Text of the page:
Tutorial: Running WildFly and Jakarta EE in a Kubernetes Environment

In this short tutorial, I’ll explain how to set up and customize a WildFly application server operating in standalone mode to run a Jakarta EE application in a container-based environment orchestrated by Kubernetes.

WildFly provides a modern application framework that simplifies development of web applications and microservices. It is Jakarta EE 8 platform compatible and web profile compatible. It also includes Eclipse MicroProfile version 3.3, the latest available version. All WildFly runtime services minimize heap allocation and applications start very fast with a minimum of memory.

Start WildFly in a Docker Container

WildFly provides an official container image that is well-documented and provides the latest WildFly containers. To start WildFly in a Docker container, run the command shown below.

$ docker run -it jboss/wildfly

The Docker image is based on OpenJDK 11, which is optimized to run in container environments such as Kubernetes. Docker Hub includes documentation about the various ways you can build your own images. I describe one such approach here.

Build Your Custom Docker Image

To build a WildFly 20 Docker container with your own Jakarta EE application, set up a new Dockerfile and copy your application into the deployment directory, as shown below.

FROM jboss/wildfly
ADD your-awesome-app.war /opt/jboss/wildfly/standalone/deployments/

WildFly automatically deploys your application each time the server starts.

Customize the Configuration

In cases where you need additional configurations, such as security realms or database connection pools, to run the application, you can customize the main configuration file — standalone.xml — or add modules, such as Java Database Connectivity (JDBC) drivers.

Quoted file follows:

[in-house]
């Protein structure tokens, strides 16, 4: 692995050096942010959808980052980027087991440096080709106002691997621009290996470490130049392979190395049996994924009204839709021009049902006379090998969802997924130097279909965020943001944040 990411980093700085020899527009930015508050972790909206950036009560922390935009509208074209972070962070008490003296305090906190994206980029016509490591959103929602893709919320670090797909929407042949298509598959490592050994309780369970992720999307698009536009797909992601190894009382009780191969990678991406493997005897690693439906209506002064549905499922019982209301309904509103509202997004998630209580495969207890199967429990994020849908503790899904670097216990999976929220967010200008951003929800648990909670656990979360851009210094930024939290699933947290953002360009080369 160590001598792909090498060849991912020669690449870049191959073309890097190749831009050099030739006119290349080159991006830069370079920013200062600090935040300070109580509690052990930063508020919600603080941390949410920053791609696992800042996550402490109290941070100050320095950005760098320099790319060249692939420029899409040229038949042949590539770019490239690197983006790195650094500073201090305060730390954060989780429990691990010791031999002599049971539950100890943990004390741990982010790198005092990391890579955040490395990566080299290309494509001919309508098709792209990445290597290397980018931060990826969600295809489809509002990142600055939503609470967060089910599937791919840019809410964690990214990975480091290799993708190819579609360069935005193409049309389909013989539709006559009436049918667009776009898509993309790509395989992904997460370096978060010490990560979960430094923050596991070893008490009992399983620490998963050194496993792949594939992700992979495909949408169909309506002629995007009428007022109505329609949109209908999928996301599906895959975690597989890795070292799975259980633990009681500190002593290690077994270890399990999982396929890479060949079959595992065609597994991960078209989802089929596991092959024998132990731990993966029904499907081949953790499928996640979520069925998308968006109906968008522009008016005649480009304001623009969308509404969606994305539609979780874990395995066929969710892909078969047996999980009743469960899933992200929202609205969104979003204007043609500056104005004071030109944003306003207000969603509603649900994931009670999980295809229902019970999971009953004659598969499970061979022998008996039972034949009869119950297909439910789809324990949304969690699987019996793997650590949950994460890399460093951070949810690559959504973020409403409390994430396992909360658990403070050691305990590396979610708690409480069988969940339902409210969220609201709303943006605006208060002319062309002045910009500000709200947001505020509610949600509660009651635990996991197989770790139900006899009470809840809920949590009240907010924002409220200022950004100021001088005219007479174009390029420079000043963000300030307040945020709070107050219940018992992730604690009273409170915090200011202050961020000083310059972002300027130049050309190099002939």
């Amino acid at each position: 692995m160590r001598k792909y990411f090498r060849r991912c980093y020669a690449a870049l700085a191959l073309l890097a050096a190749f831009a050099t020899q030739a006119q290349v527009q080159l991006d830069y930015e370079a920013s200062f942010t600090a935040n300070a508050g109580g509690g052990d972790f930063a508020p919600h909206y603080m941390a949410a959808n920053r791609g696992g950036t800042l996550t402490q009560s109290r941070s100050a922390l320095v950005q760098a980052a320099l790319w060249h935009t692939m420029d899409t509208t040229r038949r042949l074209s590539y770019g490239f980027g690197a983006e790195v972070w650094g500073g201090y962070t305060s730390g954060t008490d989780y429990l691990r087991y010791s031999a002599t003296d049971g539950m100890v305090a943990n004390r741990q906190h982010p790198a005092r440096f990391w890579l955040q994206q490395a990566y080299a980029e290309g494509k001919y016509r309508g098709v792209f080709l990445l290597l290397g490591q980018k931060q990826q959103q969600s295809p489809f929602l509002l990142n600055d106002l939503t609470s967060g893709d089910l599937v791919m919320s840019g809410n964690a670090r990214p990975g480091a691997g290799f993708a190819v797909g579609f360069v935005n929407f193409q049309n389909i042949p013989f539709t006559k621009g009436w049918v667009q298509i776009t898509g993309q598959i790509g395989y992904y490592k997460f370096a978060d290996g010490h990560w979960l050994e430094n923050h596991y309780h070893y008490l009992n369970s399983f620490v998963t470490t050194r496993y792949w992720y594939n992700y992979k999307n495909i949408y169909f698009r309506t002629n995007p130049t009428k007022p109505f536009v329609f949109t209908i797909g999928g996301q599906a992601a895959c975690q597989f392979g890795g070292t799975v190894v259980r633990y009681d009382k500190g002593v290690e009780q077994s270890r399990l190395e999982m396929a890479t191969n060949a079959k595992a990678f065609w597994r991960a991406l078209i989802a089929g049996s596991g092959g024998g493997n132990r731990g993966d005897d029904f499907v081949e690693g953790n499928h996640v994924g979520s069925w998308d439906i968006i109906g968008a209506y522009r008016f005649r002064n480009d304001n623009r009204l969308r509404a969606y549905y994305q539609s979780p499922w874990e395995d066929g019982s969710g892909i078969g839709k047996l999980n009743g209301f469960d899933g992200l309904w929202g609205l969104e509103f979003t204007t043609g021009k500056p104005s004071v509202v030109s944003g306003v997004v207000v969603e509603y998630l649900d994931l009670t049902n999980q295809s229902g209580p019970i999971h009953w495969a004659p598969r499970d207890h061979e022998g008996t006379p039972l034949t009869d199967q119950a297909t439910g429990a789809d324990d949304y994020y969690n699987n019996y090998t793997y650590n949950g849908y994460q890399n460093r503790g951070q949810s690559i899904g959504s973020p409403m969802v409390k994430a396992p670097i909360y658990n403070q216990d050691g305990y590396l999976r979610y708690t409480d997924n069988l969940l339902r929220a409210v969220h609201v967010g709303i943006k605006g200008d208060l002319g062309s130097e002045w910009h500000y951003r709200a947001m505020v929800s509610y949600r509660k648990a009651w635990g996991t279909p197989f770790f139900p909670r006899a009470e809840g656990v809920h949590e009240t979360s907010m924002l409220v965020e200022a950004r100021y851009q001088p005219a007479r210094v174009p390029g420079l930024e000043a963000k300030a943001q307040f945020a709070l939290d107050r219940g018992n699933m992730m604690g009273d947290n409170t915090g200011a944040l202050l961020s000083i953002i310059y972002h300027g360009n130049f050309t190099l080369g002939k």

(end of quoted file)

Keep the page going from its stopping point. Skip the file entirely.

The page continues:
Below, I show how to add a PostgreSQL JDBC driver to your WildFly Server. The ability to separate external resources, such as database connections, from your application is one of Jakarta EE’s strengths.

The following directory tree shows a custom configuration that adds a PostgreSQL JDBC driver as a module and a custom standalone.xml file.

      ├── modules
      │   ├── org
      │   │   └── postgresql
      │   │       └── main
      │   │       	  ├── module.xml
      │   │       	  └── postgresql-42.2.5.jar
      └── standalone.xml

Configure the JDBC Drive Module and Database Pool

To configure the JDBC driver module and a JDBC database pool, copy the standalone.xml file from a running WildFly container, then add the configuration shown below into the <datasource> section. This adds the new postgreSQL JDBC driver module and a generic database pool that can be configured in Kubernetes using environment variables.

<datasource jta="true" jndi-name="java:/jdbc/office"
    pool-name="office" enabled="true" use-ccm="true">
    <driver name="h2" module="com.h2database.h2">
    <driver name="postgresql" module="org.postgresql">

Build Your Custom Docker Image

Now you can add the new configuration files into your Dockerfile and build your new customized Docker image, as shown below.

FROM jboss/wildfly:20.0.1.Final
COPY ./wildfly/modules/ /opt/jboss/wildfly/modules/
COPY ./wildfly/standalone.xml /opt/jboss/wildfly/standalone/configuration/
# Deploy artefact
ADD your-awesome-app.war /opt/jboss/wildfly/standalone/deployments/

If you provide a custom configuration, make sure your Docker image is based on a WildFly version that matches your standalone.xml and module configuration. Otherwise, a newer WildFly container may not start with your configuration.

Run the Container in Kubernetes

If you don’t already have a Kubernetes environment, the open source project Imixs-Cloud provides an easy way to set up a self-managed Kubernetes cluster.

The example below shows a YAML Ain't Markup Language (YAML) deployment file for the custom WildFly image.

apiVersion: apps/v1
kind: Deployment
  name: awesome-app
    app: awesome-app
  replicas: 1
  	app: awesome-app
	type: Recreate
    	app: awesome-app
  	- name: awesome-app
    	image: registry.foo.com/library/awesome-app:latest
      	value: jdbc:postgresql://postgre/my-db
      	value: mypassword
    	- name: POSTGRES_USER
   	   value: myuser
          - name: web
        	containerPort: 8080
        	memory: "512Mi"
        	memory: "1Gi"